Christchurch City Council is considering taking legal action against people who owe nearly $15 million in unpaid rates.
In June the council voted to raise rates over the next four years by more than 27 percent to pay for a $1.2 billion budget shortfall as the city struggles to pay for the post-quake rebuild.
14,534 people are behind rates payments to the tune of nearly $15 million, 500 people owe $20 or less.
A council spokesman said it is working to obtain the money by serving formal demands on the mortgagee.
"If there is no mortgage on the property in question, or the mortgagee refuses to pay the rates arrears, then the council would have to go through the courts."
Christchurch budget services chairperson Don Johnson said when some people buy a home they do not factor in the costs of rates.
He said the budgeting service has seen a huge increase in clients, with over 400 people seeking advice last year.
"The rates increases are making a huge dent in the average household, you can help it by paying monthly, but in most cases that is still over $200 a month.
"The people that I deal with are average families and they haven't done anything wrong, but they are cutting down on things like food just to pay their bills," Mr Johnson said.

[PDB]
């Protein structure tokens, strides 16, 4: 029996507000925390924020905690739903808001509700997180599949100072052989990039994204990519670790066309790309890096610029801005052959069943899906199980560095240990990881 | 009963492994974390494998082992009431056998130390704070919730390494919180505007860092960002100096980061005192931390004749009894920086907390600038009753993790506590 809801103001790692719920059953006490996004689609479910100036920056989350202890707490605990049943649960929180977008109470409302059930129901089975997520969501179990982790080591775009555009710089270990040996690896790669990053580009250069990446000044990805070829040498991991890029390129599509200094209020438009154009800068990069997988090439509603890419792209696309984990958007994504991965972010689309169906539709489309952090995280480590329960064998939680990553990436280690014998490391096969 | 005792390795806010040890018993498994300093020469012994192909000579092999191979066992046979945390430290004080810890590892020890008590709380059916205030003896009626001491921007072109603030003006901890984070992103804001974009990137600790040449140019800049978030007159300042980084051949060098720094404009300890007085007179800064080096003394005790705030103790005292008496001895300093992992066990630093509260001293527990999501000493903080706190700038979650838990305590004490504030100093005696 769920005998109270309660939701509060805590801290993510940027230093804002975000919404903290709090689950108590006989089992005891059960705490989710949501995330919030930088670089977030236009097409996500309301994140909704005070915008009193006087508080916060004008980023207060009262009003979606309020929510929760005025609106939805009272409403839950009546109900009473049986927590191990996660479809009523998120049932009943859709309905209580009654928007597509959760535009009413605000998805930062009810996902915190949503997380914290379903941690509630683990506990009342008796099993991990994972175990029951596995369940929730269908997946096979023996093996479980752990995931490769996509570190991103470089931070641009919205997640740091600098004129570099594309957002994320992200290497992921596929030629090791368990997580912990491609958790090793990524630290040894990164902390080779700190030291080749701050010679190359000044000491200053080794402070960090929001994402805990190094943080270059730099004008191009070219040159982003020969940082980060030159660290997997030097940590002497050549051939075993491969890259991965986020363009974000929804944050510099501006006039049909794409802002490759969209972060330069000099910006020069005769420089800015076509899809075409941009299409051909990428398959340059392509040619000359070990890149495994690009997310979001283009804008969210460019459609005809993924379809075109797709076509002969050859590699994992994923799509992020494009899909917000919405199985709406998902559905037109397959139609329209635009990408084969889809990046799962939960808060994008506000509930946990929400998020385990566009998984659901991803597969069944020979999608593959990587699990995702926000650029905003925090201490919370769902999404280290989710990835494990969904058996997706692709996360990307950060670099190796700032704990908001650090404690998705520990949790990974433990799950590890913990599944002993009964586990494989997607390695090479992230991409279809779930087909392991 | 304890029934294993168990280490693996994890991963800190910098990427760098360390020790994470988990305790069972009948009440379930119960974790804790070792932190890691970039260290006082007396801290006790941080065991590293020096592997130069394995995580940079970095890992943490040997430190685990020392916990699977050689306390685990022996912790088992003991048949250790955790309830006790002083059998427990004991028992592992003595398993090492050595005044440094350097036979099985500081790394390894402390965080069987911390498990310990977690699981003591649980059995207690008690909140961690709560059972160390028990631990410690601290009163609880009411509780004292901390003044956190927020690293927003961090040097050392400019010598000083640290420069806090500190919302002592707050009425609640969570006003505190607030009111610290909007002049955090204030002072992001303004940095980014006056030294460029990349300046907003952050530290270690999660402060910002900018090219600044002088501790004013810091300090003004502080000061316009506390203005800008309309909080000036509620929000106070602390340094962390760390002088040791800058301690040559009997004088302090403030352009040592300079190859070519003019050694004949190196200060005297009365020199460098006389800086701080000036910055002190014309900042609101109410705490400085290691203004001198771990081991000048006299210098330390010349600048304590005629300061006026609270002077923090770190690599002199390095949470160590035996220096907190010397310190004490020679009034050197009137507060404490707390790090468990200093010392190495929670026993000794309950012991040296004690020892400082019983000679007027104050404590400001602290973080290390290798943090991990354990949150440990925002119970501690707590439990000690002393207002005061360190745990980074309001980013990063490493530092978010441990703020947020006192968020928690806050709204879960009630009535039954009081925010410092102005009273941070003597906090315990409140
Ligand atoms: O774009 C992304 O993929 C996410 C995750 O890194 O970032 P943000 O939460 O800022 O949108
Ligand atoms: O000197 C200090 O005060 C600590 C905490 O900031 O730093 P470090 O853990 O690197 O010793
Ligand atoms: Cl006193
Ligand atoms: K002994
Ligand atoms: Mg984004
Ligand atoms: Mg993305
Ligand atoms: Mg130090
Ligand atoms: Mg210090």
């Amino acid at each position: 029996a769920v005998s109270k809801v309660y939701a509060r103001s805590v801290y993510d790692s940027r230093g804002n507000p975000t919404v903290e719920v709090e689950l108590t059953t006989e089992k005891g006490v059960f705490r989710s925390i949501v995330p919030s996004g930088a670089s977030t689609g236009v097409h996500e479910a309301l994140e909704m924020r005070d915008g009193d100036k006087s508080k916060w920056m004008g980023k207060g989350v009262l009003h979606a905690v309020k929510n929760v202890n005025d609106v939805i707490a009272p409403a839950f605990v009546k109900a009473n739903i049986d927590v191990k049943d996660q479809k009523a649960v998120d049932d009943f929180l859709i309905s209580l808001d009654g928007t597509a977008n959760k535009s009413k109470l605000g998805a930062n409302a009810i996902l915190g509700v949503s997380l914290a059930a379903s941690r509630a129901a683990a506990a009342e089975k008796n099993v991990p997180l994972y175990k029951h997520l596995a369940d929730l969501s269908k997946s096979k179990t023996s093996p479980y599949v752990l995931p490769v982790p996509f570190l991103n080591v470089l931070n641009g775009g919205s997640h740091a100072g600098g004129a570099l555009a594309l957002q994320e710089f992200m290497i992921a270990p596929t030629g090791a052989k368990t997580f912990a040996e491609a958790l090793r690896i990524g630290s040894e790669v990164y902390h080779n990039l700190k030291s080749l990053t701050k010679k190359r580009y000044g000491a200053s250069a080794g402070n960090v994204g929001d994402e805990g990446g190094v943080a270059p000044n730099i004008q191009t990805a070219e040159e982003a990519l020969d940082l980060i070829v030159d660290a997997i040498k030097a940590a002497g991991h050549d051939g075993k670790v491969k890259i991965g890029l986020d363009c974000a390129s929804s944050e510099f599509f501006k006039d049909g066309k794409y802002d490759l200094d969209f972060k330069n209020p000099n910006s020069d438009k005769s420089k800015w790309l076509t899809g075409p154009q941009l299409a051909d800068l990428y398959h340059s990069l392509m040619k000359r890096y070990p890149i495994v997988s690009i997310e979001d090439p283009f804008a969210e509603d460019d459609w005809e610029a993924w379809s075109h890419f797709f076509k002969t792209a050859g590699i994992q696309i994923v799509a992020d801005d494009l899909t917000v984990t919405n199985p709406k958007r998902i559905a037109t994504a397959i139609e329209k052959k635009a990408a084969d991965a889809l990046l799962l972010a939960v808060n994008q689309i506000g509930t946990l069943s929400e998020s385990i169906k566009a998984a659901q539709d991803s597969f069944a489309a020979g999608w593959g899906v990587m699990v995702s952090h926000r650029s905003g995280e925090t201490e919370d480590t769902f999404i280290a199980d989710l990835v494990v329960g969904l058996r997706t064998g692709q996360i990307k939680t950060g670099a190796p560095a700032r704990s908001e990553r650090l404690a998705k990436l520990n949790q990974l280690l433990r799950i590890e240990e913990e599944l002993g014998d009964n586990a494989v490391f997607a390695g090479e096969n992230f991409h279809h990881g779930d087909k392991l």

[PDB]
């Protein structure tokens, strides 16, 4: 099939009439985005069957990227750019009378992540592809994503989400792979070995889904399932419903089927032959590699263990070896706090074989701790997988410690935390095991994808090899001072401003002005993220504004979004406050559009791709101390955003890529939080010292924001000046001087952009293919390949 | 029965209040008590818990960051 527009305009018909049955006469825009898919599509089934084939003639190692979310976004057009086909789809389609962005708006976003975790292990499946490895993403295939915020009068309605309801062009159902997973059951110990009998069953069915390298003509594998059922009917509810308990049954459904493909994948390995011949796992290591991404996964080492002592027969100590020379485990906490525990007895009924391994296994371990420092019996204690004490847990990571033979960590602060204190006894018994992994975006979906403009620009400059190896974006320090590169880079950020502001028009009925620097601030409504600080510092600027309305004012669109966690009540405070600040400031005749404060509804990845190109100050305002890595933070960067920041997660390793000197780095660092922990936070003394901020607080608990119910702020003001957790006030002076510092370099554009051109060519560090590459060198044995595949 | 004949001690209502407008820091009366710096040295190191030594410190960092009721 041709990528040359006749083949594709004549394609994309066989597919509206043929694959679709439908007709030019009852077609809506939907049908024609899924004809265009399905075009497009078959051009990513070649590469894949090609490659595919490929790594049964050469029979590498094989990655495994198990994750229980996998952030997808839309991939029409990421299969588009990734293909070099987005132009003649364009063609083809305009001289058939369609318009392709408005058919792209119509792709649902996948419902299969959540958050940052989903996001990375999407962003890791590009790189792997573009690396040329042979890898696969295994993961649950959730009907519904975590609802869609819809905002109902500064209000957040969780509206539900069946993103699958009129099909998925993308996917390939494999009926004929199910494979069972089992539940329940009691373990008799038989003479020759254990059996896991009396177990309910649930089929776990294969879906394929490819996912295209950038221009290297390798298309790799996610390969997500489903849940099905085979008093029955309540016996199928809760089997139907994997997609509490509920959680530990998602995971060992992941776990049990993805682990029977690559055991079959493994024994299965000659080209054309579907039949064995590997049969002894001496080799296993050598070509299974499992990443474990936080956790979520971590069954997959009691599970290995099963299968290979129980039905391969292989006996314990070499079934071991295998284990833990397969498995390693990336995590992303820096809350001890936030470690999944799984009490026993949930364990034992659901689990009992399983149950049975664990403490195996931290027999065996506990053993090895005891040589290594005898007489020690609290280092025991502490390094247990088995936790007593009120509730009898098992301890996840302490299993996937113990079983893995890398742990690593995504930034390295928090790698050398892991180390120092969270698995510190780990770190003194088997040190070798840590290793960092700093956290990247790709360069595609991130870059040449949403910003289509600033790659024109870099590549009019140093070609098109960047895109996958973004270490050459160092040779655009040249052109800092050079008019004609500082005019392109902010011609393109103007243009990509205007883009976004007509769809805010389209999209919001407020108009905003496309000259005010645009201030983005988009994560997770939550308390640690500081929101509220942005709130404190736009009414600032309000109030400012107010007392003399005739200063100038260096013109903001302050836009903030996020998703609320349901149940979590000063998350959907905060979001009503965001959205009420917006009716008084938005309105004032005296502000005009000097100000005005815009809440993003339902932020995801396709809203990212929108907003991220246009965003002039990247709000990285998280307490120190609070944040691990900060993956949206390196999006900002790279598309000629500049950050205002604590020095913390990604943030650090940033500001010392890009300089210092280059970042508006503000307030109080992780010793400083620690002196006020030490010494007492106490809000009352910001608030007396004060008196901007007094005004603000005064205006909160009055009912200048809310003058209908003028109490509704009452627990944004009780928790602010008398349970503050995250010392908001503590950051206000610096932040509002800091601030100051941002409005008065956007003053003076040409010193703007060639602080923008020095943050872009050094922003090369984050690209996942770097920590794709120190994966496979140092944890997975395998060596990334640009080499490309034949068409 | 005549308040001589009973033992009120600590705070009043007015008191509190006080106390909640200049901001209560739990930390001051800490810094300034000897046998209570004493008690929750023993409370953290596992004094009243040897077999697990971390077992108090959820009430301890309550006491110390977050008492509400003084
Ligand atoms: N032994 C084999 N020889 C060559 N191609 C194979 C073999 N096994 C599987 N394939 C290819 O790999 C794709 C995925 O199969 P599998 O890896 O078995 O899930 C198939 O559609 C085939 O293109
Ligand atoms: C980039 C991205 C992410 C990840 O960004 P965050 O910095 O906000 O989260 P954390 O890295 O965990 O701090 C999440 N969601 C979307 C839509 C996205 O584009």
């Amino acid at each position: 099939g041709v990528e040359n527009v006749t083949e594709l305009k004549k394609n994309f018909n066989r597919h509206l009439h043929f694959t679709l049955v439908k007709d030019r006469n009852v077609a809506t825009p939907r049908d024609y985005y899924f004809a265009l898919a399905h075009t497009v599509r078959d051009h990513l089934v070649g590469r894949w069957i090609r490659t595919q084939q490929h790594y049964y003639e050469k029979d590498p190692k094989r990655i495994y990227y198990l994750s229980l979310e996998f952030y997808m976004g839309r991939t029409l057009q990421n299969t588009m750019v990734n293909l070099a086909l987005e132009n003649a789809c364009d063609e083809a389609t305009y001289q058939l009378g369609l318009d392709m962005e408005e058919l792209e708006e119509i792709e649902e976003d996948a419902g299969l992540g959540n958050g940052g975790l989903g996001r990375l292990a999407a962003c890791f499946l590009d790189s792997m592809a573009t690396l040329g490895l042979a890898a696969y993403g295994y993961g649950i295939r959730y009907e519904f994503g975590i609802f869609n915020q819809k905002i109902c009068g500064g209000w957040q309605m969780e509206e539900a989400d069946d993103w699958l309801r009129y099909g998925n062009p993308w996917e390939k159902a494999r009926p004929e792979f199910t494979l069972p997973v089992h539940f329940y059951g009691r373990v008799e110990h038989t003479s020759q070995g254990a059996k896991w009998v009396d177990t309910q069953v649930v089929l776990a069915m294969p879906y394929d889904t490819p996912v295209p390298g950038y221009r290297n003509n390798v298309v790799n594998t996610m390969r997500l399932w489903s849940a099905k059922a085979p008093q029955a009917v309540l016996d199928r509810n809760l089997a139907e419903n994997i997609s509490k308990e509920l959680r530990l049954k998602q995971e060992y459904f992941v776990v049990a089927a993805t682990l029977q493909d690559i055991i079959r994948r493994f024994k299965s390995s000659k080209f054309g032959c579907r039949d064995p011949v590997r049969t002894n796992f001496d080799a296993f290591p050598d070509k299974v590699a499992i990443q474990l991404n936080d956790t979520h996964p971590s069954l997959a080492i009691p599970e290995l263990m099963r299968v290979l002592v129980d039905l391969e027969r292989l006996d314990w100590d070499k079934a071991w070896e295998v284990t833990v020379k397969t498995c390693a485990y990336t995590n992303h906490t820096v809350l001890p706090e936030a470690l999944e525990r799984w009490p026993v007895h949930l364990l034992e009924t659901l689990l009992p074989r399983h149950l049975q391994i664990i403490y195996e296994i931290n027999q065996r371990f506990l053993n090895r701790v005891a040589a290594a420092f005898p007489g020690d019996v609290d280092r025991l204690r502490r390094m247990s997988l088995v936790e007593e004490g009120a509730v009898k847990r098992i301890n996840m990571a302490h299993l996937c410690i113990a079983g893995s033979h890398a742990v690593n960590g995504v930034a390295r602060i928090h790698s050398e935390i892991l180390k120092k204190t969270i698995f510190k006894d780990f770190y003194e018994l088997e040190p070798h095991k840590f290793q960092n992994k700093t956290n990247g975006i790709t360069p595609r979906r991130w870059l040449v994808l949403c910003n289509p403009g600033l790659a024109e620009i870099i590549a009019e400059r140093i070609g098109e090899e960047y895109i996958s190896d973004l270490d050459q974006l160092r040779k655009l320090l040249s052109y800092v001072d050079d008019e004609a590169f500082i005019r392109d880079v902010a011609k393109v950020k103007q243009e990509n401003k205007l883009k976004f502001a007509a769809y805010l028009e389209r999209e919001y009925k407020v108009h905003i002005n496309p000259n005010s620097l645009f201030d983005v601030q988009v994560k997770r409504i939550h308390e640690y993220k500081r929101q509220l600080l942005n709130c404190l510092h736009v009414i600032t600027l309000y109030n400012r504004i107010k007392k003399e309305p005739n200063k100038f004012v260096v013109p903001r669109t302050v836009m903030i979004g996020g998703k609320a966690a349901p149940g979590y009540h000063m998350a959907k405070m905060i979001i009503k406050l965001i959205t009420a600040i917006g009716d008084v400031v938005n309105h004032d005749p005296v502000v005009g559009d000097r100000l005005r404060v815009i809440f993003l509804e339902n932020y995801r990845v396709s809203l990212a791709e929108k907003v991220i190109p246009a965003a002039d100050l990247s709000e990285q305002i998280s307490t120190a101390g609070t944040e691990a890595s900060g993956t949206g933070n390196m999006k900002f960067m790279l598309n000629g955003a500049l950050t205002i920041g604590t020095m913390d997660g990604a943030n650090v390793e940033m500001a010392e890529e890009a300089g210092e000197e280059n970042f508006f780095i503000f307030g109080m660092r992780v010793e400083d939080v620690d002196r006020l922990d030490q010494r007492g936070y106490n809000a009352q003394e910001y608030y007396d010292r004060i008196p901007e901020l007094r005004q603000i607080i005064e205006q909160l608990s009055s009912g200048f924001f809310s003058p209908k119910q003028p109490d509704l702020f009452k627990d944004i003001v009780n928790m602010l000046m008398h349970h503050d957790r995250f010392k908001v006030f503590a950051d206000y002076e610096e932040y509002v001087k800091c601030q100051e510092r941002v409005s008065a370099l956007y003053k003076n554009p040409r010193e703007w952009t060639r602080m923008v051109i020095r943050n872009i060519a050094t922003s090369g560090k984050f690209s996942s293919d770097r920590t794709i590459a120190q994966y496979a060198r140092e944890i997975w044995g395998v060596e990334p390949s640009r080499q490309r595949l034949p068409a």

Councillor Jamie Gough said the council needed to consider asset sales and other ways to cover the shortfall, rather than putting the burden on ratepayers
"It's beyond a joke at this stage, this new class of the working poor is emerging those who have worked hard their whole lives brought a house and now can not afford to pay their bills, it is the new normal and it's not fun.
"There are assistant packages available but at the end of the day that is pretty much like rearranging the deck chairs on the Titanic, it doesn't work for people. They're in a dire situation, the rates increases we have had are financially unsustainable," Mr Gough said.
Mr Gough said the council needed to take a good hard look at rate increases and figure out what to do differently, because the current increases are not working for people.
Businessman and financial lender Adrian Sisson said Christchurch rates have been increasing beyond inflation for the last 20 years.
"I started making submissions to the council about rates 30 years ago when my elderly mother was spending 10 to 15 percent of her income on rates.
"Even now elderly people are not getting out of bed because they can't afford heating, they are paying over $200 a month on rates and then another $200, $300 on their powerbills, it's just not adding up," Mr Sisson said.
Mr Sisson said the Council needed to take a step back and prioritise what was necessary for Christchurch, before increasing rates further.